Cleavers (Galium aparine)
Synonyms: Goosegrass. Barweed. Hedgeheriff. Hayriffe. Eriffe. Grip Grass. Hayruff. Catchweed. Scratweed. Mutton Chops. Robin-run-in-the-Grass. Loveman. Goosebill. Everlasting Friendship.
(A Modern Herbal. Maude Grieve)
An insistent rattle echoes across the green, between the moat and the physic garden; a woodpecker, battering the bark of an old oak bordering the moat.
The garden is growing again after the winter months; Soapwort (Saponaria officinalis) is emerging, and needs thinning, to stop it dominating ground shared with Lady’s Bedstraw (Galium verum); Tansy (Tanacetum vulgare) is growing vigorously; Elecampane (Inula helenium) shoots disturb the soil; and Alexanders (Smyrnium olusatrum) is already colonising part of the wood chip path laid around the perimeter of the garden.
We’ve been transplanting herbs, and weeding; Speedwell (Veronica chamaedrys), and Cleavers (Galium aparine), considered invasive weeds, as are most of the plants in this garden. Small, bounded by a yew hedge and an old stone wall, limited space encourages the need to be selective, to exclude the more vigorous plants, including Cleavers, because of its extremely unruly habit. It can be a troublesome plant, clinging to clothing, but playful too. It’s very familiarity prompted Edward Step to include aparine in Wayside and Woodland Blossoms (1930), and for another reason: The rambling botanist, when playfully inclined, detaches a yard-length from the hedge, and deftly throwing it against his unconscious companions back, causes a hundred hooks to catch in the warp or weft of his coat.
Following Cleavers’ spreading habit is fascinating; it’s specific name aparine, is derived from the Greek aparo, to seize, a characteristic Theophrastus observed in the 2nd century BCE. Pliny the Elder, and Dioscorides, both writing in the 1st century CE mention this characteristic, as well as its medicinal value; Pliny specifies the seed, to neutralize the venom of serpents, being taken in doses of one drachma, in wine: it is useful also for the bite of the phalangium; Dioscorides recommends the whole plant, seed, stalks and leaves […] juiced (taken as a drink with wine) to help those bitten by harvest spiders and snakes; both recommend drops of the juice to cure earache. Dioscorides also prescribes the pounded herb, mixed with swines’ grease, as a remedy for scrofulous tumors. Pliny mentions: The leaves, applied topically, arrest haemorrhage from wounds. Contemporaries, but with no evidence to suggest they met or corresponded, it seems possible that, in their separate commentaries, they were drawing on common knowledge, as well as observation.
Continuity and change; knowledge travels, manuscripts are annotated, translated, commentaries written. The printed English Herbals, from the 16th century onwards, rely heavily on these classical authors, while registering changes and developments too, in a broader European context. Eleanor Rohde suggests that English herbalists owed a great deal to Europe, particularly the herbalists of the Netherlands, Rembert Dodeons amongst them; but knowledge is shared. William Turner, in The Names of Herbes (1548), includes Cleavers ability to, scoureth away and dryeth, perhaps a reference to what had become its general use in treating skin diseases. Something Rembert Dodeons acknowledges, in A Newe Herball, or, Historie of plants, translated from the French by Henrie Lyte (1586), when, in the entry for Cleavers, he quotes William Turner (1551): pound with hogges grease, it dissolveth and consumeth the disease of the knecke, called the Kinges evil, and all hard kernels and wennes wheresoever they be, if it be layed thereto, as Turner writes.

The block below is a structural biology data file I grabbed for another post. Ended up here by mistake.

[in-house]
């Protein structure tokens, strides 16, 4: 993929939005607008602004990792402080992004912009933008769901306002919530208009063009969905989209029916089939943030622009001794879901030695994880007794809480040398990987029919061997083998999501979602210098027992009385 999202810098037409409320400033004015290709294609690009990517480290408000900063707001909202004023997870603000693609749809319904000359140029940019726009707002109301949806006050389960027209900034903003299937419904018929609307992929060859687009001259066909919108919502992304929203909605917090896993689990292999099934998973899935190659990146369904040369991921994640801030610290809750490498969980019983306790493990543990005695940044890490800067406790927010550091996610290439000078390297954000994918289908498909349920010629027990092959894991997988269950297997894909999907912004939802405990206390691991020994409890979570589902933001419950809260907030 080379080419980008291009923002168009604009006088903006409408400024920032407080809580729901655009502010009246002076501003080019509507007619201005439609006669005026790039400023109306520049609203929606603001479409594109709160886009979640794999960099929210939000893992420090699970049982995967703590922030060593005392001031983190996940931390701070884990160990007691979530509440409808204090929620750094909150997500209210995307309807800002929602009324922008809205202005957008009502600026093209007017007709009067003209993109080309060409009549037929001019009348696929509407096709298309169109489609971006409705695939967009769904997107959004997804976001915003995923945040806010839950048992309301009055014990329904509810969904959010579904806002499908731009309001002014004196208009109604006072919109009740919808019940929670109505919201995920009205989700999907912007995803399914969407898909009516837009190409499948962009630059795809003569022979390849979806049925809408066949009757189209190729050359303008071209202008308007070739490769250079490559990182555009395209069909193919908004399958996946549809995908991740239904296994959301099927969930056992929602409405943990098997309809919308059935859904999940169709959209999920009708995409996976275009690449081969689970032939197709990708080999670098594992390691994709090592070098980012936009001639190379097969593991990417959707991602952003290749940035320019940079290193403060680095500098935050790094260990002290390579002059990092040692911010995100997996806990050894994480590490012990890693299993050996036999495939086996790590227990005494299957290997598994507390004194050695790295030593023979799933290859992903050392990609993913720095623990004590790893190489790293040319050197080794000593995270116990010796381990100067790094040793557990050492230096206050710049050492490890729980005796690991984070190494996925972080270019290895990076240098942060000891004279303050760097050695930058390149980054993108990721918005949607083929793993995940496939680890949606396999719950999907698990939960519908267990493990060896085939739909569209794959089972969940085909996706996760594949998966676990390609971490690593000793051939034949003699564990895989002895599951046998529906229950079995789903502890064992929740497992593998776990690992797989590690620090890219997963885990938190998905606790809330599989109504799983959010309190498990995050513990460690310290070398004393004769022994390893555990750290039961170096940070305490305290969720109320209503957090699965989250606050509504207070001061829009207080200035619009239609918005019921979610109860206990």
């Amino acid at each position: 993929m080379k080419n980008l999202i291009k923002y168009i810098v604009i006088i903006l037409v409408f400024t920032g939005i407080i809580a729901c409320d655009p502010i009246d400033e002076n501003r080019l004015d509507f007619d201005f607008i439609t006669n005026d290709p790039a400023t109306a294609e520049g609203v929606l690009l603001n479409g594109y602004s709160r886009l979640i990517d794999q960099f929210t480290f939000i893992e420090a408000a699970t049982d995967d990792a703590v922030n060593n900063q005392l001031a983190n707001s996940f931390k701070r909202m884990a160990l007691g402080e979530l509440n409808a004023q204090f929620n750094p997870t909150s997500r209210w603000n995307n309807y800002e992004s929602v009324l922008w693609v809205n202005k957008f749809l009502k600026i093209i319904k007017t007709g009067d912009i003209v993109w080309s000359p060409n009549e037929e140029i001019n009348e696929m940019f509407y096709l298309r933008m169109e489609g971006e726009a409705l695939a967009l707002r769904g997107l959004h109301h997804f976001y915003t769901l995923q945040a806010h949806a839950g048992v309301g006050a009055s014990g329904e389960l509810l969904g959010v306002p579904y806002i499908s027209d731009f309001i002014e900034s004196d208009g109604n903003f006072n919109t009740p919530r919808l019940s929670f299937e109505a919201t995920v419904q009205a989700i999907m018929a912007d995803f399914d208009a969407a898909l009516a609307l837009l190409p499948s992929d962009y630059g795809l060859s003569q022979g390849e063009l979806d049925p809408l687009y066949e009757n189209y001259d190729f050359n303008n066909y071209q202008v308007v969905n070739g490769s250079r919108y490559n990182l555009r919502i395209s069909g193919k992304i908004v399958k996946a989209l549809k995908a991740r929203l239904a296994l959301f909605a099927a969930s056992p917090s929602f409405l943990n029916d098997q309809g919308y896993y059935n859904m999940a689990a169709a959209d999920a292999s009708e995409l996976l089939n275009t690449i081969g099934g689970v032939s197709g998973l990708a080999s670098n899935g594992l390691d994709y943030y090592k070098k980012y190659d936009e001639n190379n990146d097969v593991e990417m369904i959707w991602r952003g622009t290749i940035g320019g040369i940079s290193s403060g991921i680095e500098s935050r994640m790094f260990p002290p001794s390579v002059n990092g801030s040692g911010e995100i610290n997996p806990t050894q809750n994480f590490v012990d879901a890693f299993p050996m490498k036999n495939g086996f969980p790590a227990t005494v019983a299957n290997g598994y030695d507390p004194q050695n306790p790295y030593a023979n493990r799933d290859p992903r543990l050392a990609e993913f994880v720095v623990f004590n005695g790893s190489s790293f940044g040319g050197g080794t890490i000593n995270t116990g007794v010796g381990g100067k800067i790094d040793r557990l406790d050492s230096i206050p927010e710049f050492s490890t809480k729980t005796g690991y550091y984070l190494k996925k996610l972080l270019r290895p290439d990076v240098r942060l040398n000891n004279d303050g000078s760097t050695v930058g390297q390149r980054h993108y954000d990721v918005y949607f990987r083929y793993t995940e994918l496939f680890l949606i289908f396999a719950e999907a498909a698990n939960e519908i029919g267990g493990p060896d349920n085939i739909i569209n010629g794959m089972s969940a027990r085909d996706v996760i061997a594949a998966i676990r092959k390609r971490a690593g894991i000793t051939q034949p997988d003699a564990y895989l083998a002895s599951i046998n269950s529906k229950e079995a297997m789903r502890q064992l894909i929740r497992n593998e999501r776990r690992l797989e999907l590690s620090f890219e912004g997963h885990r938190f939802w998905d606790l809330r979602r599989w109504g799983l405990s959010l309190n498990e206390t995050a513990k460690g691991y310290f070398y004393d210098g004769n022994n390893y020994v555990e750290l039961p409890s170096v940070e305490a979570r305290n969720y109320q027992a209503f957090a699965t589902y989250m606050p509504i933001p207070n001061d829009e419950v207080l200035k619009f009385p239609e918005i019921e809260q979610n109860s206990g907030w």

Gerard, in his Herball (1636), simply quotes from the classical authors, adding to the herbs vertues what may be a folk remedy: Women do usually make pottage of Clevers with a little mutton and Otemeal, to cause lanknesse and keep them from fatnesse.
William Coles, writing in the 17th century repeats the standard medicinal uses of Cleavers, adding; A handful of Cleavers boiled in a quart of Ale, with a little paired liquorice, and some currants to the one halfe, and then strained, may be successfully drunk morning and evening for the cough, and removing phlegm from the stomack. He also writes of its common use as a ‘spring drink’, fitting the body for the season that followes, by purging away those excrementitious dregs, which winter hath bred in them.
Benjamin Barton and Thomas Castle, writing in the 19th century, refer to its use, among country people for scorbutic complaints. In the preface to The British Flora Medica (1845), they state their intention: to furnish an accurate description of all the medicinal plants indigenous to Britain [and] the estimation in which they were held by the greatest and most skilful of the old physicians. For this they claim a degree of originality, as far as the term will apply to publications whose chief value consists […] in affording a record of the experience of the past (their emphasis).
Older knowledge informing current use; with Cleavers it was its value as an external application in the treatment of cancer; the herb’s cleansing capabilities, already noted by William Turner, to scoureth away and dryeth, accompanied by internal treatment, either the juice, or a decoction of the herb for which they provide a recipe.
Aparine has a place in current herbal practice, it’s healing properties still very much valued; but it will remain outside this herb garden, or at least that’s the idea. Look again, that patch of ground we’ve weeded, leave it a few days and no doubt the Goosegrass will emerge, and left to its own devices, will be weaving its way across the beds, covering, enveloping, clinging; an invitation to play.